How Seattle longs to imitate that urban utopia to the south! First there was the SLUT, and now, like Portland, we're thinking about expanding our fledgling streetcar system. Then, publicly funded campaigns-- which Portland started trying a couple years back. Now, we're studying the idea. And today the council will take a look at how they design multi-family housing in that miniature metropolis and whether Portland's courtyard communities could be the answer to Seattle's ugly townhouse woes.
But that's not all, the mayor's also got a plan to make our city friendlier for sidewalk cafes, just like Portland!
Nickels plans to introduce legislation in the coming weeks to do away with the master use permit restaurant owners now have to get from the Department of Planning and Development. Owners would still have to obtain a right of way permit from the Department of Transportation to put tables and chairs outside, but says city planner Mark Troxel, hopefully this wouldn't be as time consuming or as costly as doing both. He says Portland-- which has almost as much outside seating as it does dudes on skateboards-- served as the inspiration.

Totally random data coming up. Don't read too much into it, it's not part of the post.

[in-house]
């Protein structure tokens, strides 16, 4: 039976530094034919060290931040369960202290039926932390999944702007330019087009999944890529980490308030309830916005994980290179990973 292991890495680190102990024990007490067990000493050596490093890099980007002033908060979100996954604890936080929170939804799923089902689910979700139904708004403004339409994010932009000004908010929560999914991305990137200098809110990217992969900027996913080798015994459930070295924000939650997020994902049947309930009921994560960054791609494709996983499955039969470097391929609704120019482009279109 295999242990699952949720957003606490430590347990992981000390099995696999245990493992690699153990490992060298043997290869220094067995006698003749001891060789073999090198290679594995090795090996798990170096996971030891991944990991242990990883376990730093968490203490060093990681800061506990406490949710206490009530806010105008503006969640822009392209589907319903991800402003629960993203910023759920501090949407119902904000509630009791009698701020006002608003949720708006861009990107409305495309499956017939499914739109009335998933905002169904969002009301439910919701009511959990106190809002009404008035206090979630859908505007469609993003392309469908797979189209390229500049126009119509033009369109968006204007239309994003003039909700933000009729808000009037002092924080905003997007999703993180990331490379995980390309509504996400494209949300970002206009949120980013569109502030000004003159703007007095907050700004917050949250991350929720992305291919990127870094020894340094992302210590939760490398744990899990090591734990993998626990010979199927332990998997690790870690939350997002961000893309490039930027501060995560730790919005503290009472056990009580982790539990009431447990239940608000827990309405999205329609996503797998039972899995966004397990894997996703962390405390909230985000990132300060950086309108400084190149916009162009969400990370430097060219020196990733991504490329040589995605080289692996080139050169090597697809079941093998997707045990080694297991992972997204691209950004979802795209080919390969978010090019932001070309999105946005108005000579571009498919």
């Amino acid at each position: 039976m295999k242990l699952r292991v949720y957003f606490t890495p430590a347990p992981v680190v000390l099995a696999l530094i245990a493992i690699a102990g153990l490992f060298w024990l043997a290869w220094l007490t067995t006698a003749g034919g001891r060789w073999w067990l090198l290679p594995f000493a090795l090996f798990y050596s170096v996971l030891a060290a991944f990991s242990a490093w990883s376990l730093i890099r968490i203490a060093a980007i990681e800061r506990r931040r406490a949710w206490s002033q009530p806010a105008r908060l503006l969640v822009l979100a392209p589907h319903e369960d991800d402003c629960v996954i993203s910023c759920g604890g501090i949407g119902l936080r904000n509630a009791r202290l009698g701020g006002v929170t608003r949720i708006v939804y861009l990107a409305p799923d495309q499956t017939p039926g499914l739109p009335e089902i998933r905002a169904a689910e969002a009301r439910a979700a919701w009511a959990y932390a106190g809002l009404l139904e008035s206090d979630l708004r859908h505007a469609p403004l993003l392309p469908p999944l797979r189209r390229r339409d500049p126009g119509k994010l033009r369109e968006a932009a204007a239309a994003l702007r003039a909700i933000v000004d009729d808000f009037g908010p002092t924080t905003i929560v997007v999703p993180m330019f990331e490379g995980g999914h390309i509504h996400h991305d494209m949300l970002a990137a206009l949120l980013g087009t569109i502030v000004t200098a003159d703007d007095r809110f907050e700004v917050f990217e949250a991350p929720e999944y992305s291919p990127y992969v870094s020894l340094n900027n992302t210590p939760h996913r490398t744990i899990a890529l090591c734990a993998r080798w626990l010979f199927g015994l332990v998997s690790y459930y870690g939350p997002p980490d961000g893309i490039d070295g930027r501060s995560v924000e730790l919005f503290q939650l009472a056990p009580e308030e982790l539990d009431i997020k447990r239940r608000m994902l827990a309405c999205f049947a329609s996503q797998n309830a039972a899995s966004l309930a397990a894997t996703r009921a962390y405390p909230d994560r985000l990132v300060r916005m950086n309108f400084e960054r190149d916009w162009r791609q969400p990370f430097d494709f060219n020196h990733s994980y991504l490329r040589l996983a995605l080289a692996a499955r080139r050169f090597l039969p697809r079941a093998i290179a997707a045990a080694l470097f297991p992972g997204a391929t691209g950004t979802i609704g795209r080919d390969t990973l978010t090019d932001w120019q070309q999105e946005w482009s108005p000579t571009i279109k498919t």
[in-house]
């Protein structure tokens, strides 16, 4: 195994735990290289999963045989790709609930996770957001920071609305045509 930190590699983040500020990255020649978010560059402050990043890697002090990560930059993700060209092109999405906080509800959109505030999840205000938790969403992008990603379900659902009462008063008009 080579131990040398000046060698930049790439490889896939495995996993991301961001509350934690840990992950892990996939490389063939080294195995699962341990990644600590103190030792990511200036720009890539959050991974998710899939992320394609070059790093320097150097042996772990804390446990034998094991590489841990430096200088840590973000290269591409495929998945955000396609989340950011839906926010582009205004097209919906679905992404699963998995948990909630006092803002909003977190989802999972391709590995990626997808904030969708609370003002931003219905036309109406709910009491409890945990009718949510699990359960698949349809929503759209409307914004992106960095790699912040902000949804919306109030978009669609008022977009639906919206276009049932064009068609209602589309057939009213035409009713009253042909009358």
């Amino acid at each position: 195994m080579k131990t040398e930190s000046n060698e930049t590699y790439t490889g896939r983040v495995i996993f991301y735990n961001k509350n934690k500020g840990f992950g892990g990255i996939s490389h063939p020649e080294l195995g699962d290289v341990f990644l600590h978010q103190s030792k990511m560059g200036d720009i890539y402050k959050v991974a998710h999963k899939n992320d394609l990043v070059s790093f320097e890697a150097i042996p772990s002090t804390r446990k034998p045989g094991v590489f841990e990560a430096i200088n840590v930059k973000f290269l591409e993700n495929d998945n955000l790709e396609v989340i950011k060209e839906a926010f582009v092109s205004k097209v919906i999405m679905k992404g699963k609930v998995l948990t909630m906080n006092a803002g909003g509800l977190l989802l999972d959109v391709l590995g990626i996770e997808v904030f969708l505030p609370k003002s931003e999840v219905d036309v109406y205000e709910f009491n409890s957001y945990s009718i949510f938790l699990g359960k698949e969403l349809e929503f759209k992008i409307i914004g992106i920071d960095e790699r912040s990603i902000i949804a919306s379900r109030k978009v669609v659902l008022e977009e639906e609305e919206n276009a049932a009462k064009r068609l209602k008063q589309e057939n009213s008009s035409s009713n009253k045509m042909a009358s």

"As we often do, we looked to other cities and thought, why does Portland have so many sidewalk cafes and we don't?" By Troxel's count, Seattle has around 200 restaurants permitted for eating and drinking outside.
However, while streamlining the permitting is a step in the right direction, Seattle will never be as good-time fun as Portland because the outside drinkers will still have to be caged. In Washington, the state Liquor Control Board requires any place where booze is served outside to have a 42-inch fence to keep the kids out.
All the same, Troxel says the mayor hopes the council will consider the permitting change, and do what it can to encourage restaurant owners to liven up the streets. "It's good for the urban fabric," he says.